We shouldn’t be upset that the 2017 Red Sox season is over. Certainly it would have been nice to get past Houston and into the ALCS. We might even hope to hit a little lightning in a bottle, beat the Tribe and make it to the World Series.
As any smart baseball observer knew long ago, this wasn’t a great Boston team (see here). It was constructed poorly, managed poorly, and it performed poorly against baseballs best teams. Frankly, if you look at it through the commonly accepted five-tools of baseball, the 2017 Sox actually over achieved.
Tool 1: Hitting For Average (C)
After posting a league-leading team batting average of .282 last year, the Sox dropped to the middle of the pack this year at .258. Losing Ortiz (.315 in 2016) hurt. What hurt more was the precipitous drop from Betts, Bogaerts and Bradley, and Ramirez – each batted at least 21 points below their 2016 average. Most troubling, as something we pointed out here, was Mookie’s fall from .318 last season to .264 this year.
Tool 2: Hitting For Power (F)
This year’s squad had all the pop of a softball team after finishing off the keg. In 2016 the Sox lead all 30 MLB teams in Slugging Percentage at .461. This year they finished 26th with a team slugging percentage of .407. For perspective, the Phillies slugged .409. They won 66 games.
The Sox hit only 168 home runs, good for 27th in the league. Papi’s absence again loomed large – 38 HRs and 127 RBIs in 2016. Again, more important was the decline in everyone else’s performance. Hanley hit seven fewer bombs and 49 fewer RBIs. Forty-nine.
Tool 3: Base Running (D)
Do we really even need to discuss this? The Sox were horrible on the base paths this year. Every night there was a new train wreck at home plate as the slowest players on the team were gunned down by five steps. Or, someone made a mistake and was doubled-up on what should have only been a routine fielder’s choice.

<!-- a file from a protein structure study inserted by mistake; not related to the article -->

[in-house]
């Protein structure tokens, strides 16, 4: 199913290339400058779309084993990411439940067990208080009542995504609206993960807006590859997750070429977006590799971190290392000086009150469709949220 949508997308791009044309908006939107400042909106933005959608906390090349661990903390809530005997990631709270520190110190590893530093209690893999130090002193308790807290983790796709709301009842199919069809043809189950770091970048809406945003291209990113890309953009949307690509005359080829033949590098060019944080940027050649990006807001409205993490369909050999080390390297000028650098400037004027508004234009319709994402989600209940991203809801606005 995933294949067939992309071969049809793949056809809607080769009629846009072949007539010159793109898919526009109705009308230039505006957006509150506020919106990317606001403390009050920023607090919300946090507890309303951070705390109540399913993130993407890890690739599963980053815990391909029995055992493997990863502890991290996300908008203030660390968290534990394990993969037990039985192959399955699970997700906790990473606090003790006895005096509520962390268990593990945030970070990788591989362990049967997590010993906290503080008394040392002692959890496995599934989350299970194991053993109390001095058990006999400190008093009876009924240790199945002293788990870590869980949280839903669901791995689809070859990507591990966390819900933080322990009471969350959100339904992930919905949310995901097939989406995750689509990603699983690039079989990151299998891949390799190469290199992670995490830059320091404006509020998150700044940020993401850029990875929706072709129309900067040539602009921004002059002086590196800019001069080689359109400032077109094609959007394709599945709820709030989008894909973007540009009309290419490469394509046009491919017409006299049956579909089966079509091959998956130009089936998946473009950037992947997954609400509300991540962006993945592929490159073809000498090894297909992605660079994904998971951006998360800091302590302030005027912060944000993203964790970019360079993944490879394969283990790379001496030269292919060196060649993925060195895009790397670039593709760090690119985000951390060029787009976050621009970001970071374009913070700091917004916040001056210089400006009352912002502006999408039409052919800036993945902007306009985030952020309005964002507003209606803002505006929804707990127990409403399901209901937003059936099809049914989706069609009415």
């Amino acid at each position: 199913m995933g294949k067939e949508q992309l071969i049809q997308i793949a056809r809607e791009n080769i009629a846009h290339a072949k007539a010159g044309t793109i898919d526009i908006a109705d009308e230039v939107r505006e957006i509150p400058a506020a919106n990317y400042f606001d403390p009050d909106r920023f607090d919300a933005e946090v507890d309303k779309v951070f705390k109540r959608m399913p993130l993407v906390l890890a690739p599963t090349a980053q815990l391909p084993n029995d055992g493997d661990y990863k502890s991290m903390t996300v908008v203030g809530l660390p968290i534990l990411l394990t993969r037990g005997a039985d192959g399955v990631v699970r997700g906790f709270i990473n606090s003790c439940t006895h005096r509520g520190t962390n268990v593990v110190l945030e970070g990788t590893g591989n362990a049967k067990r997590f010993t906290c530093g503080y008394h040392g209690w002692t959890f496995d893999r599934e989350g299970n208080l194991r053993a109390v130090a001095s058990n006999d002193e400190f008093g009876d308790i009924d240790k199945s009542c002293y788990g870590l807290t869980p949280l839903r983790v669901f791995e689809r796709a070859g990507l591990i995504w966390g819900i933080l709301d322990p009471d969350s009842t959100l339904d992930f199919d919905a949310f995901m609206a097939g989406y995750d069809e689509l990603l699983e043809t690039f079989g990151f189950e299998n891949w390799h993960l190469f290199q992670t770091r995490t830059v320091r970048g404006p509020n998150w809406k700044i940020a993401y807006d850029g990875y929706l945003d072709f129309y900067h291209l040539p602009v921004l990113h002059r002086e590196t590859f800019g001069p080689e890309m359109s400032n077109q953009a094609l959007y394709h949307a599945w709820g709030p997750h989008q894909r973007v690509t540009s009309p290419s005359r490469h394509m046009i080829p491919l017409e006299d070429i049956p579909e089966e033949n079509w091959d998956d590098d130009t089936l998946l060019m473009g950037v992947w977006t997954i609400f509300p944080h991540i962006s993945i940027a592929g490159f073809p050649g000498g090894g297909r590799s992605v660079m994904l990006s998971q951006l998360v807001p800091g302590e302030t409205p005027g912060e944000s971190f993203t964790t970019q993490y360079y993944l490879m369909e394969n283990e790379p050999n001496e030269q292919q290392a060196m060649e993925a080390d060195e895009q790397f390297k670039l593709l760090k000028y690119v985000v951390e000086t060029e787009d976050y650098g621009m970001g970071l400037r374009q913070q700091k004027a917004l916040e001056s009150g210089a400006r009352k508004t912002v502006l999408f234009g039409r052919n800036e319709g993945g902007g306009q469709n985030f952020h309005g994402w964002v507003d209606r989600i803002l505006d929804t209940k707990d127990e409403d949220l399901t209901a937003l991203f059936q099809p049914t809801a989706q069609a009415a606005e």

The only reason Base Running isn’t an “F” for the year is that with their team speed, the Sox managed 106 stolen bases (6th in MLB) and were caught only 31 times (13th). That’s what is so frustrating about this squad. With their speed, they should have been great running the bases.
Skipper John Farrell dismissed the Sox ineptitude on the bases, insisting the obscene number of outs was the result of an aggressive philosophy. That might be partly true, but the decision to send someone like Sandy Leon or Mitch Moreland home on a shallow fly isn’t being “aggressive” it’s being stupid. They were stupid a lot this year.
Tool 4: Throwing/Pitching (B+)
For all the Pedro-like excitement for Chris Sale’s starts this season, he really was pretty awful when we needed him most. As discussed previously (here), in the second half of the year he dominated the worst teams and was dominated by the best. He finished with career highs in both innings (214.1) and K’s (308) – and that might have been part of the problem. He looked tired down the stretch and gave up a ton of home runs.
As good as Sale was at times, Porcello was equally bad. Leading the league in losses (17), runs (125), and home runs allowed (38), Pretty Ricky was ugly in 2017. But, besides Sale and Porcello, team pitching was essentially the same this year as last year. This year’s staff managed a nearly identical WHIP and BAA (Batting Average Against) as last year in 43 more innings pitched. Given how poorly the team hit this year, the pitching deserves the bulk of the credit for winning the division.
Tool 5: Fielding (D)
Can we get a list of volunteers to hit grounders to the infield this off season? After committing only 75 errors in 2016 (3rd best in baseball), this year’s squad committed 107 (7th worst).
Devers adjustment at third base was certainly a factor. He committed 14 errors in 58 games. He’s young, he’ll improve. Bogaerts led the team with 17 errors in 2017, five more than in 2016 (in 10 fewer chances). Just like at the plate, he’s regressing in the field.
Final Grade (C)
My kids like to tell me that a “C” on their report card is “average”… as if that’s acceptable. It is not. Certainly not for a team with a $200M payroll. It is revealing that a team as demonstrably average as the 2017 Red Sox can, not only make the playoffs, but win the division. It should make everyone understand how important pitching is to success.
Where to Go From Here
We’ve said for months that the 2017 Red Sox were a deeply flawed team. They have talent, but not enough. They lack power and they commit too many unforced errors in the field and on the bases. That’s a coaching issue.
Chili Davis is simply not getting it done as a hitting coach. It’s easy to look good with David Ortiz compensating for team power numbers, but the regression of the core members of this franchise’s future can’t continue.
Base coaches Butterfield (3B) and Amaro (1B) need to be held responsible for the ridiculous performance on the base paths. No team with as much speed and experience as the Sox should look so clueless every night.
It is hard to justify firing a manager who just won consecutive division titles and won a World Series only four years ago, but changes must be made in the coaching staff.